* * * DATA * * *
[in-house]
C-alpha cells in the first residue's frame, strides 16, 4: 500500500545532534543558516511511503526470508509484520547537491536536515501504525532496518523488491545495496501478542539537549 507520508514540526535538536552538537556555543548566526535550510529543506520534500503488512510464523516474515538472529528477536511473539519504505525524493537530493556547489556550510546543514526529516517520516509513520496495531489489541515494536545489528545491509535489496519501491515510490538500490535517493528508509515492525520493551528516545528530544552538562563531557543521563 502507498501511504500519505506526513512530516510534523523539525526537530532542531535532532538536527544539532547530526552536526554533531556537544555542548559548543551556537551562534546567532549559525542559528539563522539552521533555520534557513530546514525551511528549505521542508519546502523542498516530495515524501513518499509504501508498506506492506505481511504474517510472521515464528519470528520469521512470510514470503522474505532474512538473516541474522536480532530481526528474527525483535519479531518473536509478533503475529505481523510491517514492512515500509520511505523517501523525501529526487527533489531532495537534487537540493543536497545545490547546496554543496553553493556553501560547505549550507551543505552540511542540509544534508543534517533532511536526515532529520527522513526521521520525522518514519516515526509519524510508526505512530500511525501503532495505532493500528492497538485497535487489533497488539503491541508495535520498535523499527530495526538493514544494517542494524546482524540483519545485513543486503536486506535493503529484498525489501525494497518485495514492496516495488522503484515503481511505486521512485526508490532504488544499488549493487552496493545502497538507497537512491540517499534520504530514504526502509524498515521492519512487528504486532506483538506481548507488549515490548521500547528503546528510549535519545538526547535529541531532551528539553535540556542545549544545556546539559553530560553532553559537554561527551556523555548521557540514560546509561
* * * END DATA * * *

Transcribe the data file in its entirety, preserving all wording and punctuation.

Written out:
[in-house]
C-alpha cells in the first residue's frame, strides 16, 4: 500500500545532534543558516511511503526470508509484520547537491536536515501504525532496518523488491545495496501478542539537549 507520508514540526535538536552538537556555543548566526535550510529543506520534500503488512510464523516474515538472529528477536511473539519504505525524493537530493556547489556550510546543514526529516517520516509513520496495531489489541515494536545489528545491509535489496519501491515510490538500490535517493528508509515492525520493551528516545528530544552538562563531557543521563 502507498501511504500519505506526513512530516510534523523539525526537530532542531535532532538536527544539532547530526552536526554533531556537544555542548559548543551556537551562534546567532549559525542559528539563522539552521533555520534557513530546514525551511528549505521542508519546502523542498516530495515524501513518499509504501508498506506492506505481511504474517510472521515464528519470528520469521512470510514470503522474505532474512538473516541474522536480532530481526528474527525483535519479531518473536509478533503475529505481523510491517514492512515500509520511505523517501523525501529526487527533489531532495537534487537540493543536497545545490547546496554543496553553493556553501560547505549550507551543505552540511542540509544534508543534517533532511536526515532529520527522513526521521520525522518514519516515526509519524510508526505512530500511525501503532495505532493500528492497538485497535487489533497488539503491541508495535520498535523499527530495526538493514544494517542494524546482524540483519545485513543486503536486506535493503529484498525489501525494497518485495514492496516495488522503484515503481511505486521512485526508490532504488544499488549493487552496493545502497538507497537512491540517499534520504530514504526502509524498515521492519512487528504486532506483538506481548507488549515490548521500547528503546528510549535519545538526547535529541531532551528539553535540556542545549544545556546539559553530560553532553559537554561527551556523555548521557540514560546509561